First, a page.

• Where are the resources located on disk after compilation? I'd expect to find *.ttf somewhere inside the /bin folder. – Jim Aho Dec 14 '18 at 12:37
  • 4
    @JimAho the files are embedded in the assembly. – Drew Noakes Dec 14 '18 at 17:31
  • @Brondahl the question is about embedding resources, and this is how to do it. :) The OP probably knows where to go from here. For others looking for how to do it, here's an example implementation related to testing with xunit: patriksvensson.se/2017/11/… – Johny Skovdal May 7 '19 at 8:23
  • The link from Johny no longer works, here is the archived version: web.archive.org/web/20201024173213/https://patriksvensson.se/… – majjam Mar 8 at 16:25

With newer versions of .Net Core - 2.0 or greater - there's a specialized class EmbeddedFileProvider that abstract the embedded file reading. To use it, add Microsoft.Extensions.FileProviders.Embedded package to your application:

dotnet add package Microsoft.Extensions.FileProviders.Embedded

The EmbeddedFileProvider allows you to create a stream reader, and use according to your scenario:

var embeddedProvider = new EmbeddedFileProvider(Assembly.GetExecutingAssembly());
using (var reader = embeddedProvider.GetFileInfo("yourfile.ext").CreateReadStream())
  // some logic with stream reader
  • 1
    This seemed promising, but I had issues with files in subfolders. I ended up going with my own matching logic off using string[] names = assembly.GetManifestResourceNames(); that Luka mentioned above. – JackMorrissey Nov 20 '20 at 3:58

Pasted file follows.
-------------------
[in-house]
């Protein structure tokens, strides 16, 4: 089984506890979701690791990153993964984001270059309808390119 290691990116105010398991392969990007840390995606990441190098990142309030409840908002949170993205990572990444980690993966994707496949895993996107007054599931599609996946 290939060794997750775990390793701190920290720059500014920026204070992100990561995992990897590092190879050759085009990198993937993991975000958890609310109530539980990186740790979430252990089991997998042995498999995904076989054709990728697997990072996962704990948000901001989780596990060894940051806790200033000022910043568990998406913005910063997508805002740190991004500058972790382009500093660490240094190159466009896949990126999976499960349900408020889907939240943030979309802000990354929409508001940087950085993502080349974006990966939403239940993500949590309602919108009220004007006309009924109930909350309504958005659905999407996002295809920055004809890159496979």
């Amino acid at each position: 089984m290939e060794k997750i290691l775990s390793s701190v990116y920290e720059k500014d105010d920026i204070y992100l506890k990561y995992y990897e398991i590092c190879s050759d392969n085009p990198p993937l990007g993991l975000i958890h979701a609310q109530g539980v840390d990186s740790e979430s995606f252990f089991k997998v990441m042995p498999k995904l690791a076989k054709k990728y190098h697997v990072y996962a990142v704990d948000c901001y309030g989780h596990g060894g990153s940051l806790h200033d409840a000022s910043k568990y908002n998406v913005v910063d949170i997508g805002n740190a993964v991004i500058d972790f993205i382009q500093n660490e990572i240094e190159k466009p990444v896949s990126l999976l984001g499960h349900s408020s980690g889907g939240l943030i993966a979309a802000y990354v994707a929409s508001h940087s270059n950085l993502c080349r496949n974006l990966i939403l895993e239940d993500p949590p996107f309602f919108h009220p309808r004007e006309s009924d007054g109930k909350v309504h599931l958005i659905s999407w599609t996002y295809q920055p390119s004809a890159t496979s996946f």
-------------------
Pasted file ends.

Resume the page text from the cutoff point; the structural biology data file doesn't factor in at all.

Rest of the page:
• The file format for GetFileInfo() is "{Folder}.{filename}.{Extension}" WITHOUT the namespace. This is different to assembly.GetManifestResourceStream() which uses the file format "{Namespace}.{Folder}.{filename}.{Extension}" including the Namespace – JimbobTheSailor Feb 5 at 22:07

People have already generally answered this, so this is a rendering of the answers into something simple.

Before using the following, the file should be added as an embedded resource to the .csproj / project.json


var myJsonFile = ReadManifestData<Tests>("myJsonFile.json");
  1. Parameter: embedded filename name; Type: any class from the target resource's assembly
  2. looks for an embedded resource with that name
  3. returns the string value


public static string ReadManifestData<TSource>(string embeddedFileName) where TSource : class
    var assembly = typeof(TSource).GetTypeInfo().Assembly;
    var resourceName = assembly.GetManifestResourceNames().First(s => s.EndsWith(embeddedFileName,StringComparison.CurrentCultureIgnoreCase));

    using (var stream = assembly.GetManifestResourceStream(resourceName))
        if (stream == null)
            throw new InvalidOperationException("Could not load manifest resource stream.");
        using (var reader = new StreamReader(stream))
            return reader.ReadToEnd();
  • This is the only one that worked for me. Thanks much! – IamIC Jun 16 at 16:27

I have not confirmed this in documentation, but for me, it would appear the auto-generated Resource code that retrieves embedded files found in Resource.Designer.cs is now functioning again in .NET Core 3.1. I can now retrieve an embedded jpg simply by calling the Properties.Resources.MyImageName which returns a Bitmap object.

  • streamreader retrieves characters only. This works if your resource file is character based – Golden Lion Jun 22 '20 at 21:28

Your Answer

By clicking “Post Your Answer”, you agree to our terms of service, privacy policy and cookie policy

Not the answer you're looking for? Browse other questions tagged or ask your own question.